Theme Of Dreams In Crime And Punishment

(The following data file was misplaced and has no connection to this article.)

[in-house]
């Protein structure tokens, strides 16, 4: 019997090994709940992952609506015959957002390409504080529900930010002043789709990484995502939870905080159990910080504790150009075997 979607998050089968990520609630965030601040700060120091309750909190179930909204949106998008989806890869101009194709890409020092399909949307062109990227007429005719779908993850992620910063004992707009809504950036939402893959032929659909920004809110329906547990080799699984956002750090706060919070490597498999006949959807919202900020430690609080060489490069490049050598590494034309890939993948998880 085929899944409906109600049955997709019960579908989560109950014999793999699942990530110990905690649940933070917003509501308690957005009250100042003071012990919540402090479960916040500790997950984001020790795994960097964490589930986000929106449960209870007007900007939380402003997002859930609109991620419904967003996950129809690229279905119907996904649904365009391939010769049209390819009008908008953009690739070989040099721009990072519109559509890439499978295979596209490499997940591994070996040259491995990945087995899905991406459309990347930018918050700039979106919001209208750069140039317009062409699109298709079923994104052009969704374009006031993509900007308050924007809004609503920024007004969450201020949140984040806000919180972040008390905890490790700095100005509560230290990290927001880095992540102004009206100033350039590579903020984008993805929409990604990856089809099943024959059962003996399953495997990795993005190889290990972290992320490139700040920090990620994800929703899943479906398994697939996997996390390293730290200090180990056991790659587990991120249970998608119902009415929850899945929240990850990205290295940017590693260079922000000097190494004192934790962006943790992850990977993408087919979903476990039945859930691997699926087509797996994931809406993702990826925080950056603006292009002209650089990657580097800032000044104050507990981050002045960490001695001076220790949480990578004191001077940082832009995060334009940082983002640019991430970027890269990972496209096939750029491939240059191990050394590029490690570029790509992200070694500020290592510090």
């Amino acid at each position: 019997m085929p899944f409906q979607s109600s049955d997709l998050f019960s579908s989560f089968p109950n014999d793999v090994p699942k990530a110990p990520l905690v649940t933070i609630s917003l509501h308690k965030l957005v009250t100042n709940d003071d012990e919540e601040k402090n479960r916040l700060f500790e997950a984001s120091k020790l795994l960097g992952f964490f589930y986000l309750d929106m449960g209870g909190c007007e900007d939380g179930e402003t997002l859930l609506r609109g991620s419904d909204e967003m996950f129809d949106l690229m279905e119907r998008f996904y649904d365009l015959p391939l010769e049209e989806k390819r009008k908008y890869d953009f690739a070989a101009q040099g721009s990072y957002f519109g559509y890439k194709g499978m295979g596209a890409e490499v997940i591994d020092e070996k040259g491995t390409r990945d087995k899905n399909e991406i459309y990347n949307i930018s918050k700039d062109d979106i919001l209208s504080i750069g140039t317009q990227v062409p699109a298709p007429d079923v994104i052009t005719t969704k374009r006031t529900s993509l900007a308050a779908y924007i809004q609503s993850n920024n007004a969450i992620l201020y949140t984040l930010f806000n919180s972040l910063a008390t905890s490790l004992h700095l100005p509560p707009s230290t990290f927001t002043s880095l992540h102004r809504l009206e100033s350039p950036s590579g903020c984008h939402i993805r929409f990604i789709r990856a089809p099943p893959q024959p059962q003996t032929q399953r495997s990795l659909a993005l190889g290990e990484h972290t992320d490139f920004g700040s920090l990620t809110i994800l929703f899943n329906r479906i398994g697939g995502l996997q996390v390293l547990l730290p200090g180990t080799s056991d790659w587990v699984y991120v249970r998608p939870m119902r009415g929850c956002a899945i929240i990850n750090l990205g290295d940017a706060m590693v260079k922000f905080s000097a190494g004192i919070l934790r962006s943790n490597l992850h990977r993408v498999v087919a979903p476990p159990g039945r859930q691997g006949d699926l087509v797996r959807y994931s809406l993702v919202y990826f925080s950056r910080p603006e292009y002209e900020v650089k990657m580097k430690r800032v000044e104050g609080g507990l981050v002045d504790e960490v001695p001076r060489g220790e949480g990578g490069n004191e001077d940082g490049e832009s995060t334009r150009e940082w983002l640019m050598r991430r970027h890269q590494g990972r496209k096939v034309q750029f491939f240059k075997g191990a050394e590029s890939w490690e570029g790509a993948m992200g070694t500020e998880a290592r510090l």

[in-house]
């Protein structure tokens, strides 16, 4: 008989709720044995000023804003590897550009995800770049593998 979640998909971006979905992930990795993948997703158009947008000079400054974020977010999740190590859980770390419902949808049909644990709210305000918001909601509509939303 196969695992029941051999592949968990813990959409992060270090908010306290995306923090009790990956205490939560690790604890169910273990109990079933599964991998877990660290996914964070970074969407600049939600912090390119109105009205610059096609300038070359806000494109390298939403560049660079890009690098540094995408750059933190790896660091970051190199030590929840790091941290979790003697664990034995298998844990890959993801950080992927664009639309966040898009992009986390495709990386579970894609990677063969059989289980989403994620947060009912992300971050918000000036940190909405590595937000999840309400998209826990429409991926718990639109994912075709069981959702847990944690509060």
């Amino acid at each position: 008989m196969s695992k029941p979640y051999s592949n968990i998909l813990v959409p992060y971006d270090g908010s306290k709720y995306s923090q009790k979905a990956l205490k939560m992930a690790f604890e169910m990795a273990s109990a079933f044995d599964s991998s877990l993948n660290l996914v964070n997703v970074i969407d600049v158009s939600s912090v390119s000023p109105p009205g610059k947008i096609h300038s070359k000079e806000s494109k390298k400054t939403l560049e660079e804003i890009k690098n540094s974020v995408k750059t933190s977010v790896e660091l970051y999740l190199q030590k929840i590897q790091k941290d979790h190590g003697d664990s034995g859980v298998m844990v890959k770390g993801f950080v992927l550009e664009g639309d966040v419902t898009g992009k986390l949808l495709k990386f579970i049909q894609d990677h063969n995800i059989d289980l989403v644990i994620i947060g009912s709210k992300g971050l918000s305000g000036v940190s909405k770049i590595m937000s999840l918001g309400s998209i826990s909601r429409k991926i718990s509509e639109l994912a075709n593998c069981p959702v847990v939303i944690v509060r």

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World renowned psychologist Sigmund Freud believes that people tend to bury what they are ashamed of “in masked forms such as dreams, slips of the tongue, or neurotic behavior.” (Gillespie 47). The idea that dreams can reveal a person's deepest thoughts is prevalent in Fyodor Dostoevsky’s Crime and Punishment. The main character, Raskolnikov struggles with his mental state after premeditatively murdering an old pawnbroker named Alyona and her sister, Lizaveta. Raskolnikov thinks that he is an extraordinary man that is above the rules of humanity, which is why he believes he had the right to commit murder. Despite these notions, Raskolnikov has four fully formed dreams throughout the book that illuminate his true guilt. Dostoevsky uses Raskolnikov’s unconscious state in the form of dreams to illustrate his psychological state. In his first dream, Raskolnikov attempts to escape his confusing adult life by returning to a time where he felt security, his childhood. Raskolnikov’s dream begins with him as a young boy walking with his father in their home town. As they are walking they notice a peasant named Mikolka and his drunken friends beating a horse to death because he failed to walk while pulling an overloaded cart. After several blows, the peasants finally kill the horse. Extremely upset by the murder, Raskolnikov runs over to the horse and “throws his arms around her dead, bleeding muzzle and kisses it…. Then he suddenly he leaps up and flings himself on Mikolka,
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